Evidence from core samples obtained from deep wells drilled around the state indicates that the igneous and metamorphic rocks that Florida is built on may once have been part of Africa. These rocks became joined to North America more than 300 million years ago during the formation of the "super continent" that scientists call Pangaea. When Pangaea broke apart into the continents we know today, these deep "basement rocks" that underlie the state remained with North America.

Over the millions of years that followed, thousands of feet of sedimentary rock deposits accumulated on top of the underlying rocks to build up the land we see today. During this time, most of what is now Florida was underwater. Marine creatures in the form of coral, shells and skeletons deposited the limestone that makes up the sedimentary layers. As time passed, sea level dropped and the limestone became exposed as land.

Florida's phosphate rock deposits are believed to have originated in several ways. Some of the phosphate may have formed when conditions in the seawater caused dissolved phosphorus to solidify, a process scientists call precipitation. As material settled to the bottom of the shallow coastal waters, it became part of the sedimentary layers that eventually formed the sediment that is mined today. It is also likely that excrement and sea life remains played a big part in forming the deposits. Bones, teeth, and other animal remains also contributed to the ore formation.

By about 12 million years ago, most of the coastline of Florida probably looked much like it does today in many coastal areas. In those times, however, the shoreline was located up to 60 miles further inland. In the shallow waters offshore a layer of clay and sandy limestone was deposited. Today this layer is known as the Hawthorn Formation.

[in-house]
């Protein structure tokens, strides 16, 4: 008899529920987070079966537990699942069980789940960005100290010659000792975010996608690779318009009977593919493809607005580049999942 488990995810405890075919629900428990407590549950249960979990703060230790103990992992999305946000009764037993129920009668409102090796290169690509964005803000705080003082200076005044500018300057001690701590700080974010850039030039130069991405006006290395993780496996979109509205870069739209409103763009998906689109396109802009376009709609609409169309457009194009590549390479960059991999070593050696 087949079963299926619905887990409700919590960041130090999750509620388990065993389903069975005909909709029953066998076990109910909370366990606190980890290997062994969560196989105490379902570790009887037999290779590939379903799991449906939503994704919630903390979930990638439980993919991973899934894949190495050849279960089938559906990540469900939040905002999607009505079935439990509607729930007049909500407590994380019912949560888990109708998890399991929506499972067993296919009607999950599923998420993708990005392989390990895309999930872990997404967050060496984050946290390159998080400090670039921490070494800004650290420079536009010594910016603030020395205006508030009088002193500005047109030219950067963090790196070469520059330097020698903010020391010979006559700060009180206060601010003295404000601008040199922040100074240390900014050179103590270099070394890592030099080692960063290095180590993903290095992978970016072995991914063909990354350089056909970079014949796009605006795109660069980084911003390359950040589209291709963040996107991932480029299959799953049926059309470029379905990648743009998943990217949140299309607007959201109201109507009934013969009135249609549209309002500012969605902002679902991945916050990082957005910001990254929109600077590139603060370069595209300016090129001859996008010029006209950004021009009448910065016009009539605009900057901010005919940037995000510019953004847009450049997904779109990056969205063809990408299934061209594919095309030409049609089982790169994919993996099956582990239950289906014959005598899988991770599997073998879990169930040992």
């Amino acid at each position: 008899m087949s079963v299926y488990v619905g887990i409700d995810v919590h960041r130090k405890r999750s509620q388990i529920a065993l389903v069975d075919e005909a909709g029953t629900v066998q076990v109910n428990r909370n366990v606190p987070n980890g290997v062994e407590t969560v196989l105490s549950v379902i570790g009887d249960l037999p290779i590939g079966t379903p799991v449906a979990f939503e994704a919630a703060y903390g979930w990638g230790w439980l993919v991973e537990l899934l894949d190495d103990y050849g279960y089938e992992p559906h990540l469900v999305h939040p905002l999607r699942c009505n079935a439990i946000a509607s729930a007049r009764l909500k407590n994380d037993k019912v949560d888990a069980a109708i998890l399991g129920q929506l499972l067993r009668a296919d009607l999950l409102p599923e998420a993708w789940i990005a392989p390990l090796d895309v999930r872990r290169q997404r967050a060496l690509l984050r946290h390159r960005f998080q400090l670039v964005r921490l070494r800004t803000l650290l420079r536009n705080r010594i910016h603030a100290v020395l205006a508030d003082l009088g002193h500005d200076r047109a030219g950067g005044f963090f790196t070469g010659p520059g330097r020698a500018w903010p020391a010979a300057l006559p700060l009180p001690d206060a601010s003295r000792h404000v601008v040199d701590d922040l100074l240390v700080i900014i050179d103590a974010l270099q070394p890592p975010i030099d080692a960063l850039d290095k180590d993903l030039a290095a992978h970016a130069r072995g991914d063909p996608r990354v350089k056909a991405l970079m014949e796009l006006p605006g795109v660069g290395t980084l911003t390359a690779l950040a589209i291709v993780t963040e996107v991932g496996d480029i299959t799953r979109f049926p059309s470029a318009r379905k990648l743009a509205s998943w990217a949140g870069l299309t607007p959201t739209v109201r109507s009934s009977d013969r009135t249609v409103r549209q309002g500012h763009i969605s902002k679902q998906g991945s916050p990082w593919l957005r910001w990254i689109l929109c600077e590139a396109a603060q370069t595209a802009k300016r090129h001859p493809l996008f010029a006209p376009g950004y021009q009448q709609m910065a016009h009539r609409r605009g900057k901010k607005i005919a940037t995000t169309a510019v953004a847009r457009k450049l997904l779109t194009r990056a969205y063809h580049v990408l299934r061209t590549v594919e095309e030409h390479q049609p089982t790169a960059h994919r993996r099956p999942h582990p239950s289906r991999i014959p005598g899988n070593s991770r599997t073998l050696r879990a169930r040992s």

Rivers and streams flowed down to the sea, carrying material washed from the land. This material was deposited in shallow lagoons and bays along the coast, forming deposits of sand and clay. These deposits contain the remains of land animals brought in by the rivers and streams, and also marine creatures that inhabited the coastal waters. These deposits are so rich in fossils, the term scientists use for evidence of ancient life, that they are known as the Bone Valley Formation. In Central Florida, the Bone Valley Formation is found on top of the Hawthorn Formation and is under about 20-40 feet of sand.

Fossils from the sedimentary deposits of the Bone Valley Formation are often uncovered in the process of phosphate mining and give us a glimpse of Florida’s prehistoric past. Bone Valley is the heart of Florida’s phosphate mining area.

Among the abundant fossils found in Florida are those from the sea creatures that lived in the shallow waters that covered Florida in the distant past. These fossils include the teeth of giant sharks and the bones of huge whales (both on display at the Mulberry Phosphate Museum). The remains of hundreds of species of land animals, birds, and plants are also found in the layers of rock beneath the present day surface. These fossils include many species that came to Florida to escape the advancing glaciers of the great Ice Ages. Some of these animals migrated to North America from other parts of the world. For example, some of these animals came across the Bering Strait land bridge from Asia when sea level was lower. Others traveled around the rim of the Gulf of Mexico, when areas that are now submerged were exposed.

Other evidence tells us that Florida supported this great variety of creatures with abundant food supplies made possible by a temperate climate. Fossilized remains dug from the Earth during phosphate mining tell us a great deal about the life of the past and about early geological developments in Florida.

Copyright © 2010, Florida Industrial and Phosphate Research Institute
1855 W. Main St., Bartow, FL 33830 -- (863) 534-7160
Under Florida Law, e-mail addresses are public records. If you do not want your e-mail address released in response
to a public records request, do not send electronic mail to this entity.
Instead, contact this office by phone or in writing.